Being captain of your ship, by the way, means choosing the right doctor’s practice for you. Notice I use the word “practice.” You might find a terrific oncologist, but if the staff seems surly, do you need that stress? When you’re in distress, you don’t want a curmudgeon as the gatekeeper to the doc.
Being the captain of my own ship also meant thinking of ways to ease my tension. Anyone who’s faced breast cancer knows that any lump raises concerns. But after surgery, some lumpiness can be….nothing. To reassure myself, I cut out a piece of a dress pattern in the shape of one particular hard spot and used it to judge if there were changes occurring. My oncologist was impressed.
And being captain of my ship sometimes has meant saying no to procedures I don’t want. Every year my doc would ask me to get a bone density scan to check for osteoporosis because one of the meds I’m on can apparently lead to bone weakness. But I am not interested in taking any meds to correct that condition, should I have it (and there’s no evidence I do), so why bother with the test? At one recent visit, the office nurse asked me if I’d gotten the test. I said no and explained why. She smiled and said: Good for you.
More advice: subscribe to a magazine called Cure Today if you or a loved one faces a cancer diagnosis. Of all the waiting room reading material, this magazine stood out. It’s upbeat without being sappy. It’s intelligent and speaks of research and treatments, while also covering the psycho-social aspects of this disease. It was in this magazine that I read of the fearsome “cast off” feeling after treatment ends. After being seen by medical professionals virtually every week, suddenly you’re told: see you in a year. Feeling apprehensive then is normal. Good to know.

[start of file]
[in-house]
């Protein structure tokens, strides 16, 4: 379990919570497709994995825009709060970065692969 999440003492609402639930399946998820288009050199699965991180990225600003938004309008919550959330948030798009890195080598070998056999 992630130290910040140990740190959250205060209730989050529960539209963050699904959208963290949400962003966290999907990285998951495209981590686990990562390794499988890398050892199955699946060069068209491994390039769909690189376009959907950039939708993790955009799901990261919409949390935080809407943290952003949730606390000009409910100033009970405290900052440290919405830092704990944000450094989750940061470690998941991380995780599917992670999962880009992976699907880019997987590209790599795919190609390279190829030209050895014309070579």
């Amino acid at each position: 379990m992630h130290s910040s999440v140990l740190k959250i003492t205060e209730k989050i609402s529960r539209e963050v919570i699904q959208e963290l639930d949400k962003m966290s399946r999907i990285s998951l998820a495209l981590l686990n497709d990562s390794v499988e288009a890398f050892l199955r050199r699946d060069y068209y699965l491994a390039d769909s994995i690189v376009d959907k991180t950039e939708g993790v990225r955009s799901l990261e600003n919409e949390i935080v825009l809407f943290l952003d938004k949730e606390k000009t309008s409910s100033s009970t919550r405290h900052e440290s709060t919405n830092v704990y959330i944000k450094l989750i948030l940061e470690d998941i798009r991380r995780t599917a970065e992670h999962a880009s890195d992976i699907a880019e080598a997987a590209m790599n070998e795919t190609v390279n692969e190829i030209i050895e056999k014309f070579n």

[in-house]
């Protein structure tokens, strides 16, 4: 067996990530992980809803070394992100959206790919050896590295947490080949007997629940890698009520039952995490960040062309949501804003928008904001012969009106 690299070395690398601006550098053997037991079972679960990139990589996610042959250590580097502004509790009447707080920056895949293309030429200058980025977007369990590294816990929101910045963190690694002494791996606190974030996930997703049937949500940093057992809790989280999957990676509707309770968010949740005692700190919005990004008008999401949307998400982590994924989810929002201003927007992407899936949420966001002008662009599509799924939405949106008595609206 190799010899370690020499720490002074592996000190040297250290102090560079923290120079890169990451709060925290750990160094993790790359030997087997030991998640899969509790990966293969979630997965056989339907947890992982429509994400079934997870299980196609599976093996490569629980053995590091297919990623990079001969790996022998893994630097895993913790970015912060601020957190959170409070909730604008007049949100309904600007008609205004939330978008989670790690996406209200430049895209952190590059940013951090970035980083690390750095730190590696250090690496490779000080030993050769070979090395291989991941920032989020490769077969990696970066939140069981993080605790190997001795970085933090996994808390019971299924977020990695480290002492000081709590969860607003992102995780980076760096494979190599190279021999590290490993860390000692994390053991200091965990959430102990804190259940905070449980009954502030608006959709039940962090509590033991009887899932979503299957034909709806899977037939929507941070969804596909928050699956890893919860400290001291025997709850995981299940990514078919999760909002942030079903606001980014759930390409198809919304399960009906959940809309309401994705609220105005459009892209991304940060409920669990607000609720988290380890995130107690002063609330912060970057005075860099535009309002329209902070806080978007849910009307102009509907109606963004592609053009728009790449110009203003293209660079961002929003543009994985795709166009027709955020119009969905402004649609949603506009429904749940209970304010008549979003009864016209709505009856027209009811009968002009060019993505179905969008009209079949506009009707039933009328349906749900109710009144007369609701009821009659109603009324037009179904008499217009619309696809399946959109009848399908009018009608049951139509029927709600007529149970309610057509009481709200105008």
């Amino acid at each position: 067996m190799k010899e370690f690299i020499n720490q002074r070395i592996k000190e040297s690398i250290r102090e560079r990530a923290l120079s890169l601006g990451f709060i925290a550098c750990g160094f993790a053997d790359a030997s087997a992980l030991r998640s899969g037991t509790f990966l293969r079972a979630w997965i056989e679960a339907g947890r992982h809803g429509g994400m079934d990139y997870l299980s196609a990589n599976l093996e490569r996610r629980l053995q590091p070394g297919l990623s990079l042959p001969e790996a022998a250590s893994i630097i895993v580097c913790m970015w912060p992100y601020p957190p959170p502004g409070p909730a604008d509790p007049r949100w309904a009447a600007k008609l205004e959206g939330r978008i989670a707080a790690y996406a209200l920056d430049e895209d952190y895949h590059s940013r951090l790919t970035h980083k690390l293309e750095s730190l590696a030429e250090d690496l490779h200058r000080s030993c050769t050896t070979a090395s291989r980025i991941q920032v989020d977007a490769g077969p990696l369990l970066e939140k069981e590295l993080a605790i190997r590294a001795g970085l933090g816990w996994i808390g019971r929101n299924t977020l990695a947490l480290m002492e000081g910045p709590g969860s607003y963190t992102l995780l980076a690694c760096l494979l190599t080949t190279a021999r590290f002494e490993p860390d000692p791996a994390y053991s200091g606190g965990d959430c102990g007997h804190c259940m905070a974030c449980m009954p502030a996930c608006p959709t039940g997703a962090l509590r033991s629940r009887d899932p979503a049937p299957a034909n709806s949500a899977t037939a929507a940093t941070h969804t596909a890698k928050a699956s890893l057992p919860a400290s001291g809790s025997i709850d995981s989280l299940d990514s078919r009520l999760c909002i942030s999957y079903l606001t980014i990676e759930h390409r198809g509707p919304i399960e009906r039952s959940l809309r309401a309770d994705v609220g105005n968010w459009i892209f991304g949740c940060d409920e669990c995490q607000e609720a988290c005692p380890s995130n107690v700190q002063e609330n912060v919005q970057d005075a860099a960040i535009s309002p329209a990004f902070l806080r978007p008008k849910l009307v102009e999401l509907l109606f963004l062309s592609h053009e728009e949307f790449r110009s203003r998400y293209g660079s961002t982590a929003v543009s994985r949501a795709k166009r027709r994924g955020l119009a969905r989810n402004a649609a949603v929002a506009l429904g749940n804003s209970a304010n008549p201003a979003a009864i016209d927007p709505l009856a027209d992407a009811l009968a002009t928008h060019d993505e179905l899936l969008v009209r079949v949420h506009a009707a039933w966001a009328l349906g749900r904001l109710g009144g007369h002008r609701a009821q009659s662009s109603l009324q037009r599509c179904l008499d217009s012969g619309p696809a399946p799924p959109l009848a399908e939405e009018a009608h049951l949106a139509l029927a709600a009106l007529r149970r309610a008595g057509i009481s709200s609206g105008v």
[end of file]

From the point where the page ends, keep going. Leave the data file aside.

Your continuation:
More advice, but this is for friends and loved ones of those facing a cancer diagnosis. A few do’s and don’t’s:
- Don’t say “My mother/sister/friend died of that” upon hearing of someone’s diagnosis.
- Do tell a cancer patient about survivors you know.
- Don’t send cancer patients stories or tips about “cures the pharmaceutical industry doesn’t want you to know about.” If just eating lots of ginger and drinking certain teas could cure cancer, it would be gone by now, doncha think? Besides, when you send these “no side effects” cure ideas to cancer patients undergoing the grueling slog of chemo or radiation, what you’re really saying is “Aren’t you the fool for putting yourself through that when you could just drink this tea instead?”
- Do think of thoughtful, helpful things to do to help a patient through that treatment regimen. My sister-in-law visited during one session and cleaned and cooked with no instruction. My sister sent me a gift package with magazines to read during chemo and other fun things. My kids sent flowers on my first day of chemo.
And an aunt sent me one of those breast cancer pink items that companies manufacture, using part of the proceeds for research or awareness. It’s so lovely I include a picture here–a Lennox vase with a faint pink pattern. I use it often. It’s a reminder of family, love, hope and beauty.
And that’s what this month should be about, too.